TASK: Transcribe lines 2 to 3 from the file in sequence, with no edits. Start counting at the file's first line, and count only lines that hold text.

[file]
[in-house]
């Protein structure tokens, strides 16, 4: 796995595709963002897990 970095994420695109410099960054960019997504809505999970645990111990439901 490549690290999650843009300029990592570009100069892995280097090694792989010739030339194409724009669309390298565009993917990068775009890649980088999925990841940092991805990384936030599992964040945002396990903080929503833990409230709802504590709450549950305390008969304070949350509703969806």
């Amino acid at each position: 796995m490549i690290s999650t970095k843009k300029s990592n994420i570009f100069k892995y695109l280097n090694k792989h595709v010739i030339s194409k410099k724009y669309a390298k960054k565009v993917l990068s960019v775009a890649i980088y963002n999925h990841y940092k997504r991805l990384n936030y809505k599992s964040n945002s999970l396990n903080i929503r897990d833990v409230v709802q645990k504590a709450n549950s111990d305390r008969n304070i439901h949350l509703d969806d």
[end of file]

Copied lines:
């Protein structure tokens, strides 16, 4: 796995595709963002897990 970095994420695109410099960054960019997504809505999970645990111990439901 490549690290999650843009300029990592570009100069892995280097090694792989010739030339194409724009669309390298565009993917990068775009890649980088999925990841940092991805990384936030599992964040945002396990903080929503833990409230709802504590709450549950305390008969304070949350509703969806």
């Amino acid at each position: 796995m490549i690290s999650t970095k843009k300029s990592n994420i570009f100069k892995y695109l280097n090694k792989h595709v010739i030339s194409k410099k724009y669309a390298k960054k565009v993917l990068s960019v775009a890649i980088y963002n999925h990841y940092k997504r991805l990384n936030y809505k599992s964040n945002s999970l396990n903080i929503r897990d833990v409230v709802q645990k504590a709450n549950s111990d305390r008969n304070i439901h949350l509703d969806d």